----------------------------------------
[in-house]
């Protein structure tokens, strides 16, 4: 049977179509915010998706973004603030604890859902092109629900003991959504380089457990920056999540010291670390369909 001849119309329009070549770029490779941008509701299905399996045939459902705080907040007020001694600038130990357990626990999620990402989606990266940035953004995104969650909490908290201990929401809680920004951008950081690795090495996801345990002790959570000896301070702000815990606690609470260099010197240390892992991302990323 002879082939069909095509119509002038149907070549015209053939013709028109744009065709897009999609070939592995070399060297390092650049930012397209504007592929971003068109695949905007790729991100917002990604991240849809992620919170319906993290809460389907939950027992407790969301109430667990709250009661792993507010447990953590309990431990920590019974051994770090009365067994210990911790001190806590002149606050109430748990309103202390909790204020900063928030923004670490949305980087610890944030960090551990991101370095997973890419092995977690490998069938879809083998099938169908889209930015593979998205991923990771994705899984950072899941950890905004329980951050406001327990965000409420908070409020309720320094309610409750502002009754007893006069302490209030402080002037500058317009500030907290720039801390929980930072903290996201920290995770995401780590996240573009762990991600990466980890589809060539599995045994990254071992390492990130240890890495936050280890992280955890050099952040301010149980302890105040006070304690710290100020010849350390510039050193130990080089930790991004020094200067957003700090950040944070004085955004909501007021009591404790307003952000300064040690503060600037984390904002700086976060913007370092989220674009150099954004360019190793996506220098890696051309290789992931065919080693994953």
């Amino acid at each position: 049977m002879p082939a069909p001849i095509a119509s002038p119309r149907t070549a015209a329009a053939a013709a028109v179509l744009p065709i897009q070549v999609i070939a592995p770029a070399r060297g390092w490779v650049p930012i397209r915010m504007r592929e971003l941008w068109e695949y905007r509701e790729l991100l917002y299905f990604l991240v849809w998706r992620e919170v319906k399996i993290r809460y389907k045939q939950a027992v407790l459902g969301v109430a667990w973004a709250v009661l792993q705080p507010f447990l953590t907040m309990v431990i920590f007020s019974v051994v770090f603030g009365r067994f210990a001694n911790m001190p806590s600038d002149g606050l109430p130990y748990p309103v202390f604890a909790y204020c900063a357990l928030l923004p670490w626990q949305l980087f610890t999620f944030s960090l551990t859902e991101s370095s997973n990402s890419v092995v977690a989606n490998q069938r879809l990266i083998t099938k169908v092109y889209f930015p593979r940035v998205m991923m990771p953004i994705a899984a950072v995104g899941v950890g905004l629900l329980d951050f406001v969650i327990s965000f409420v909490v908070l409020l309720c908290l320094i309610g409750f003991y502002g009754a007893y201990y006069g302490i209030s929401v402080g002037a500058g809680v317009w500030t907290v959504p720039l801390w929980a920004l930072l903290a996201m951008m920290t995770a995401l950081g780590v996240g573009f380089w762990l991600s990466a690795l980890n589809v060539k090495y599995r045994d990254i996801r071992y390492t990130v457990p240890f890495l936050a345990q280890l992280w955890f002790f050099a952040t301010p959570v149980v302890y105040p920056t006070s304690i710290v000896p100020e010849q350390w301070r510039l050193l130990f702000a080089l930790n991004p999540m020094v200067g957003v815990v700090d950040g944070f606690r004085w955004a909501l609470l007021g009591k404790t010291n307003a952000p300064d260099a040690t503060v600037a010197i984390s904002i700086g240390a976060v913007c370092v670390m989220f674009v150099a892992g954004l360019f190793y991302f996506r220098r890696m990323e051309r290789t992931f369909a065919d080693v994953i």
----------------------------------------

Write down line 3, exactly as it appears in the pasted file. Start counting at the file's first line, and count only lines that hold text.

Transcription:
């Amino acid at each position: 049977m002879p082939a069909p001849i095509a119509s002038p119309r149907t070549a015209a329009a053939a013709a028109v179509l744009p065709i897009q070549v999609i070939a592995p770029a070399r060297g390092w490779v650049p930012i397209r915010m504007r592929e971003l941008w068109e695949y905007r509701e790729l991100l917002y299905f990604l991240v849809w998706r992620e919170v319906k399996i993290r809460y389907k045939q939950a027992v407790l459902g969301v109430a667990w973004a709250v009661l792993q705080p507010f447990l953590t907040m309990v431990i920590f007020s019974v051994v770090f603030g009365r067994f210990a001694n911790m001190p806590s600038d002149g606050l109430p130990y748990p309103v202390f604890a909790y204020c900063a357990l928030l923004p670490w626990q949305l980087f610890t999620f944030s960090l551990t859902e991101s370095s997973n990402s890419v092995v977690a989606n490998q069938r879809l990266i083998t099938k169908v092109y889209f930015p593979r940035v998205m991923m990771p953004i994705a899984a950072v995104g899941v950890g905004l629900l329980d951050f406001v969650i327990s965000f409420v909490v908070l409020l309720c908290l320094i309610g409750f003991y502002g009754a007893y201990y006069g302490i209030s929401v402080g002037a500058g809680v317009w500030t907290v959504p720039l801390w929980a920004l930072l903290a996201m951008m920290t995770a995401l950081g780590v996240g573009f380089w762990l991600s990466a690795l980890n589809v060539k090495y599995r045994d990254i996801r071992y390492t990130v457990p240890f890495l936050a345990q280890l992280w955890f002790f050099a952040t301010p959570v149980v302890y105040p920056t006070s304690i710290v000896p100020e010849q350390w301070r510039l050193l130990f702000a080089l930790n991004p999540m020094v200067g957003v815990v700090d950040g944070f606690r004085w955004a909501l609470l007021g009591k404790t010291n307003a952000p300064d260099a040690t503060v600037a010197i984390s904002i700086g240390a976060v913007c370092v670390m989220f674009v150099a892992g954004l360019f190793y991302f996506r220098r890696m990323e051309r290789t992931f369909a065919d080693v994953i």